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Today’s beauty trends, tomorrow’s troubles

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Unless you’re a well-known celebrity and the paparazzi catches you wearing last year’s look, trying out fashion trends like wedge heels or skinny jeans is harmless.

However, trends that require you to make a permanent or unusual change to your body can have far greater and dangerous consequences.

Consider these beauty fads and facts:

Circle Lenses
What are they? Circle lenses are similar to colored contact lenses, but the color extends beyond the iris, further than traditional colored contact lenses. These lenses provide a doeeyed effect — popular since Lady Gaga sported the look.

Should you be concerned? “It seems harmless to enhance the appearance of your eyes,” says Virtua family medicine doctor, Elaine Beppel, MD. But the American Optometric Association cites published reports linking severe eye infections to the use of these cosmetic contact lenses. “These infections can lead to cornea damage or permanent vision loss,” notes Dr. Beppel.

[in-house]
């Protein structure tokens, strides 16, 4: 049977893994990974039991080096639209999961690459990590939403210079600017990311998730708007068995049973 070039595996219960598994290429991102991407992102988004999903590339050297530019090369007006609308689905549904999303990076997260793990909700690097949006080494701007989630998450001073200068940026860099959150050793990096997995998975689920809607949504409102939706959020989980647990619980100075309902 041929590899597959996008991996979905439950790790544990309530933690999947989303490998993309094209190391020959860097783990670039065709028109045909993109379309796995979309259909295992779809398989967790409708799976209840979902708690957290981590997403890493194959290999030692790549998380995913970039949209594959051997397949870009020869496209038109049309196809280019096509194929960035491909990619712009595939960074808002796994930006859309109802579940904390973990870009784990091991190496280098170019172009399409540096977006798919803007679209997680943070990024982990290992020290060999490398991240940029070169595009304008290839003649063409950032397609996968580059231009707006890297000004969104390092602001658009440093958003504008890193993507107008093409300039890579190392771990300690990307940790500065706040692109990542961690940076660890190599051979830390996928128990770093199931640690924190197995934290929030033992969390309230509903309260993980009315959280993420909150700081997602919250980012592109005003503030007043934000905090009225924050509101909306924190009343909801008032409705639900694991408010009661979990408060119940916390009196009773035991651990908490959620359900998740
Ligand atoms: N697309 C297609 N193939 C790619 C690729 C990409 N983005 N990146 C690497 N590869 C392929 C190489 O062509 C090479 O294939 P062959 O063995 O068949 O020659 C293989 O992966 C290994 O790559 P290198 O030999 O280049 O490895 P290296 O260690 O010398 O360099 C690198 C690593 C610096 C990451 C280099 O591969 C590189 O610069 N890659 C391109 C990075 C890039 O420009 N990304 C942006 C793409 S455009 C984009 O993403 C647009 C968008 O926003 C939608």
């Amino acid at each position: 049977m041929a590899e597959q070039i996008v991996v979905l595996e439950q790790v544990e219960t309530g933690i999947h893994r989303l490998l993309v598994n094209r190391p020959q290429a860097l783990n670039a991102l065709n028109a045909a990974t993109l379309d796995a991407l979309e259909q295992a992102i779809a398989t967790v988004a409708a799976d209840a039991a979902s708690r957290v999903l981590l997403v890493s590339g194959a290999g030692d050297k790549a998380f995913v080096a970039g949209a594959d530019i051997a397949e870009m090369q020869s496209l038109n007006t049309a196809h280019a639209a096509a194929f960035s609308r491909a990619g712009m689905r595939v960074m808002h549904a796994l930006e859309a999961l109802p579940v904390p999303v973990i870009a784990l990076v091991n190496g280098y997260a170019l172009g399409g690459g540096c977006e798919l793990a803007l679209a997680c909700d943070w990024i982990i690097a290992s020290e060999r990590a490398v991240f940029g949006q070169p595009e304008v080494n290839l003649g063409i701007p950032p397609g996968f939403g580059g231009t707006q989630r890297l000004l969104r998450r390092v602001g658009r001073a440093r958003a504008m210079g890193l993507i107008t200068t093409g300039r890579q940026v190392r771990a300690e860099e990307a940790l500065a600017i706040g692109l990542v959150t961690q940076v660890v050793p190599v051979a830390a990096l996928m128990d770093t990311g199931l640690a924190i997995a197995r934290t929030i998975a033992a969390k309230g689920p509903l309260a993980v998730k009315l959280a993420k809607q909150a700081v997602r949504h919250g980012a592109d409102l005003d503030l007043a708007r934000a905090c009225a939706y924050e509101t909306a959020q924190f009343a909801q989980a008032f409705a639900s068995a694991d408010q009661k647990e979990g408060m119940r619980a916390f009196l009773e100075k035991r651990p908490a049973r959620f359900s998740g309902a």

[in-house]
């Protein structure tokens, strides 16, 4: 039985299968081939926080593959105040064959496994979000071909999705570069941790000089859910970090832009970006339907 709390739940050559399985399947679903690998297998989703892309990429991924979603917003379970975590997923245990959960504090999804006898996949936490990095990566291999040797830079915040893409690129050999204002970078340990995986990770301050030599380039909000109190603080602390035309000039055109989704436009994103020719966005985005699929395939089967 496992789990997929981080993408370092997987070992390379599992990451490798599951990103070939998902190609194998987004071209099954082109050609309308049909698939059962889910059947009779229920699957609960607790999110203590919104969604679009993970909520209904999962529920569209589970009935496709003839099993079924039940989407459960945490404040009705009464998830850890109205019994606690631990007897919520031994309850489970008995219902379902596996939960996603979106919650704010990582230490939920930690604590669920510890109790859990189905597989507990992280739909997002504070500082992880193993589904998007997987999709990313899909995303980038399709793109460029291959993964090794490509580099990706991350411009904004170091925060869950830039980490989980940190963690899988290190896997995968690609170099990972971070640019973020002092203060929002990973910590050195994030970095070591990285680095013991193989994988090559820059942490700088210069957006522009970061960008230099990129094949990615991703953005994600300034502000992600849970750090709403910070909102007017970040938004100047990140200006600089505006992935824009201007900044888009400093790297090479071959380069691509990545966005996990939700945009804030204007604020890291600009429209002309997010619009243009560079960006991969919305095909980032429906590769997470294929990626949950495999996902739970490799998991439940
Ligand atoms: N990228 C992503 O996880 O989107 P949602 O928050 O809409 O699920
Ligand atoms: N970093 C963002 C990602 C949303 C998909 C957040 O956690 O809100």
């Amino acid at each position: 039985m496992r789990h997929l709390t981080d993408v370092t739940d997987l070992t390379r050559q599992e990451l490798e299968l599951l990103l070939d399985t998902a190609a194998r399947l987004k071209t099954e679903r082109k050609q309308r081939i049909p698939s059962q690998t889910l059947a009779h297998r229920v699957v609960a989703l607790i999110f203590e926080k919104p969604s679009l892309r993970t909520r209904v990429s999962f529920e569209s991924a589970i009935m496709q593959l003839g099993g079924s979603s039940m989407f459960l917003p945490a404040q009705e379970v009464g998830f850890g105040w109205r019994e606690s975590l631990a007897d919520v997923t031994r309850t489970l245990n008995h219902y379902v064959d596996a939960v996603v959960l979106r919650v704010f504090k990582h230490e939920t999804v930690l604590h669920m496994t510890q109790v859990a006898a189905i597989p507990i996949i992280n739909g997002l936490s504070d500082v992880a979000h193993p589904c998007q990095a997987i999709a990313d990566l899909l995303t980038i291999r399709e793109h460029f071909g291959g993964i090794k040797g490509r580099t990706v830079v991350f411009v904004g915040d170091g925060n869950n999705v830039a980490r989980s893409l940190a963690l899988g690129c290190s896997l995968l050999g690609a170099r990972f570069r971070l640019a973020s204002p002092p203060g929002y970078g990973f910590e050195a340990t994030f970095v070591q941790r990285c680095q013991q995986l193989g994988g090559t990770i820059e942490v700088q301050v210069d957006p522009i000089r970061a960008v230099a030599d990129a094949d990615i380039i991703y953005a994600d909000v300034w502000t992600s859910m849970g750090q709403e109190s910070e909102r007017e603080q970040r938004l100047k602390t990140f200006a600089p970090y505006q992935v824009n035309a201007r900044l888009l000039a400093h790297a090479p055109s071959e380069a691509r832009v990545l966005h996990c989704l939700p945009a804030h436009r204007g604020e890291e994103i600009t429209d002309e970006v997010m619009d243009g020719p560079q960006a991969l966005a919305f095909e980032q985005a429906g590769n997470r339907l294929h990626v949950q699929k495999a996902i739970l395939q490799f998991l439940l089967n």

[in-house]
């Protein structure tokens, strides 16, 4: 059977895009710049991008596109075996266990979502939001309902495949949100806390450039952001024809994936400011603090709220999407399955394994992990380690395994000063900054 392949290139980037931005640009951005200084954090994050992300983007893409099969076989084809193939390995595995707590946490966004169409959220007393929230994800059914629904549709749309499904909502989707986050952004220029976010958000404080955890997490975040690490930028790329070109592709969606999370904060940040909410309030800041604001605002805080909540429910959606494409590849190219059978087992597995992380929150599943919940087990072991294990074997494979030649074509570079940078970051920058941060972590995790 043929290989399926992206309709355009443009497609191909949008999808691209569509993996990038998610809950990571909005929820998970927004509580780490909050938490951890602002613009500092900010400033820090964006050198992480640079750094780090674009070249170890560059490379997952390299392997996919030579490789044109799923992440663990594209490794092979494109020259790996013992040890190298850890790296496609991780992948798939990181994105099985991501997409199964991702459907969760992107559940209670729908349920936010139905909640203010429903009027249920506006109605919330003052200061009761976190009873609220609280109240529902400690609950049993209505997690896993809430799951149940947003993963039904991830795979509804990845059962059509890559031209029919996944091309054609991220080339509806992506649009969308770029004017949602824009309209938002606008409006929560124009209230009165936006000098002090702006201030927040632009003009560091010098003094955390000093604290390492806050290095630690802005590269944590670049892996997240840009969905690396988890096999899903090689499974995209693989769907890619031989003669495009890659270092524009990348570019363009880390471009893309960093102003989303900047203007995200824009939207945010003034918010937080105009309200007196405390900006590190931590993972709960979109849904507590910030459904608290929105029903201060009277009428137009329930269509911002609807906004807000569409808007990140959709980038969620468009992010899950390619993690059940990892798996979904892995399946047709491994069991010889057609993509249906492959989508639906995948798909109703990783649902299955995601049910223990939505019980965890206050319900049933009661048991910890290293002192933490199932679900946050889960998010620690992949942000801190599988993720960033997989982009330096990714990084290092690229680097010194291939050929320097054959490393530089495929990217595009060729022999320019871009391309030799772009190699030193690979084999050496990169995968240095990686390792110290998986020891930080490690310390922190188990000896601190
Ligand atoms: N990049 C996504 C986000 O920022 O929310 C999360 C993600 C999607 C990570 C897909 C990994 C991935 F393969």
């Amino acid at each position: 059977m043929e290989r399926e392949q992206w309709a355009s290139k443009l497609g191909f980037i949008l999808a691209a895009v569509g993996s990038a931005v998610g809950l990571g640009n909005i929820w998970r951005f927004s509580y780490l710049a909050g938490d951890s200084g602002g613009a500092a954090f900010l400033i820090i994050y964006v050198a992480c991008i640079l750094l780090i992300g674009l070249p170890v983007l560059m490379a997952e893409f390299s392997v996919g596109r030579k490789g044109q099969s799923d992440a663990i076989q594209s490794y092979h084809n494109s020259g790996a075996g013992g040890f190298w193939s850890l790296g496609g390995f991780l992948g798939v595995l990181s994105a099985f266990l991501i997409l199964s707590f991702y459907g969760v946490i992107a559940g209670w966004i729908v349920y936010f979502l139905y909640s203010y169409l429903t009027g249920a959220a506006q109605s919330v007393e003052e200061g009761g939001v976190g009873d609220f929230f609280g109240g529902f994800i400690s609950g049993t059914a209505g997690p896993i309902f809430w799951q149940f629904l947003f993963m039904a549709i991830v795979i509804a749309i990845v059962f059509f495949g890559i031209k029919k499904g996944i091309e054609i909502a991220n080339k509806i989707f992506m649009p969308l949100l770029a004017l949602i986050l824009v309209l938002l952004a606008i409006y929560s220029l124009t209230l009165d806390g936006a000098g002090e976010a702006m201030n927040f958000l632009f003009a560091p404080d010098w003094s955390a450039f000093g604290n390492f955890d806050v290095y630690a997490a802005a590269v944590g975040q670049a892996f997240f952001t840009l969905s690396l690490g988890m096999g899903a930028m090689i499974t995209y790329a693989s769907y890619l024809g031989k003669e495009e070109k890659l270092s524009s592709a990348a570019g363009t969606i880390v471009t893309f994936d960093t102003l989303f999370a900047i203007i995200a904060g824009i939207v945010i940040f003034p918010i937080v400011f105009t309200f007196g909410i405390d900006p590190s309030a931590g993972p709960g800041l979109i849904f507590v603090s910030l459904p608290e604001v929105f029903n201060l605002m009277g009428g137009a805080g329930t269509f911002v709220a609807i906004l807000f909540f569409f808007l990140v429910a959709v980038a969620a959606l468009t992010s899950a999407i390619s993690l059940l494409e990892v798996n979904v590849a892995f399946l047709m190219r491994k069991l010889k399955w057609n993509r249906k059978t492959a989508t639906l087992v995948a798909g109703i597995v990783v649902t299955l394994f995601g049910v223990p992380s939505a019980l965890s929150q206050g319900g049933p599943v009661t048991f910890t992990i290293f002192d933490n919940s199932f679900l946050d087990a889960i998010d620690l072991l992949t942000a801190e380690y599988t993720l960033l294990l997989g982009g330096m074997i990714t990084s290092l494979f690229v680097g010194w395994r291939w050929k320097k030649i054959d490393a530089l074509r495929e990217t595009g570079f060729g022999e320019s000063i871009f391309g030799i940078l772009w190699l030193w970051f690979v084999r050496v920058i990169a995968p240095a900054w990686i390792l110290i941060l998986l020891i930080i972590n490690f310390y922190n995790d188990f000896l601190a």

Further, circle lenses are not approved by the U.S. Food and Drug Administration (FDA). The FDA classifies all contact lenses — corrective or cosmetic — as medical devices.

Try a safer alternative. Change the appearance of your eyes by choosing from the many safe, cosmetic lenses that come in a rainbow of colors and effects. These are available through licensed eye care providers who can safely fit your eyes for lenses and provide follow-up care.

Nose Piercing
What is it? A nose piercing is a puncture made in your nostril by a needle. After the piercing is complete, jewelry such as a ring or stud is inserted.

Should you be concerned? If you do your research and choose a reputable, licensed professional to perform the piercing and you take good care of it afterward, you’ll probably do fine.

“But remember that millions of bacteria live in the nose, so this type of piercing has an increased infection risk,” says Dr. Beppel. “After nose piercing, most people experience mild symptoms such as pain and swelling, and healing takes two to four months,” she adds.

Others experience chronic infection, prolonged bleeding, scarring, allergic skin reaction to the jewelry, and nerve damage. That’s why it’s so important to see a physician.

Always seek out a member of the Association of Professional Piercers to do the piercing or, better yet, speak to your family physician.

Try a safer alternative. Get the trendy look without the permanent commitment of piercing your skin. Buy a small crystal at a local craft store and use a little false-eyelash adhesive to affix it. Show off a faux nose piercing that can come off at night.